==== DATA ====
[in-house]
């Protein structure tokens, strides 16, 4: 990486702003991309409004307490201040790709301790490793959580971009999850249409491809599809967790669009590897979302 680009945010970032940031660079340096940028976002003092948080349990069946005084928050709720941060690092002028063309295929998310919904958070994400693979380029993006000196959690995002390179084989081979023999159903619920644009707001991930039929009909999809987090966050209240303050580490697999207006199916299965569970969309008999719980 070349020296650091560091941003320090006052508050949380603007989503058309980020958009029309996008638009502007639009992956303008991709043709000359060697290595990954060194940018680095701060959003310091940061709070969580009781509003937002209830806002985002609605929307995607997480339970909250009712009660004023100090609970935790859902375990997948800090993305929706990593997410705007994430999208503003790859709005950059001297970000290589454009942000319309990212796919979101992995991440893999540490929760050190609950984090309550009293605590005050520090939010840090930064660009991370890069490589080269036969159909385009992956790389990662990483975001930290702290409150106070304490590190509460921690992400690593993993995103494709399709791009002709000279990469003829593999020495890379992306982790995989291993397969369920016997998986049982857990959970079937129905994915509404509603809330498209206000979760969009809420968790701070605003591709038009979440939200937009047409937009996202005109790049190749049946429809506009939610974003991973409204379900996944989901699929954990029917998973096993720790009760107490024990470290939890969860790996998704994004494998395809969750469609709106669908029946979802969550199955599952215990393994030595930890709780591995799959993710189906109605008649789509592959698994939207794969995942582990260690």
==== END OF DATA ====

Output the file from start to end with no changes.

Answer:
[in-house]
């Protein structure tokens, strides 16, 4: 990486702003991309409004307490201040790709301790490793959580971009999850249409491809599809967790669009590897979302 680009945010970032940031660079340096940028976002003092948080349990069946005084928050709720941060690092002028063309295929998310919904958070994400693979380029993006000196959690995002390179084989081979023999159903619920644009707001991930039929009909999809987090966050209240303050580490697999207006199916299965569970969309008999719980 070349020296650091560091941003320090006052508050949380603007989503058309980020958009029309996008638009502007639009992956303008991709043709000359060697290595990954060194940018680095701060959003310091940061709070969580009781509003937002209830806002985002609605929307995607997480339970909250009712009660004023100090609970935790859902375990997948800090993305929706990593997410705007994430999208503003790859709005950059001297970000290589454009942000319309990212796919979101992995991440893999540490929760050190609950984090309550009293605590005050520090939010840090930064660009991370890069490589080269036969159909385009992956790389990662990483975001930290702290409150106070304490590190509460921690992400690593993993995103494709399709791009002709000279990469003829593999020495890379992306982790995989291993397969369920016997998986049982857990959970079937129905994915509404509603809330498209206000979760969009809420968790701070605003591709038009979440939200937009047409937009996202005109790049190749049946429809506009939610974003991973409204379900996944989901699929954990029917998973096993720790009760107490024990470290939890969860790996998704994004494998395809969750469609709106669908029946979802969550199955599952215990393994030595930890709780591995799959993710189906109605008649789509592959698994939207794969995942582990260690």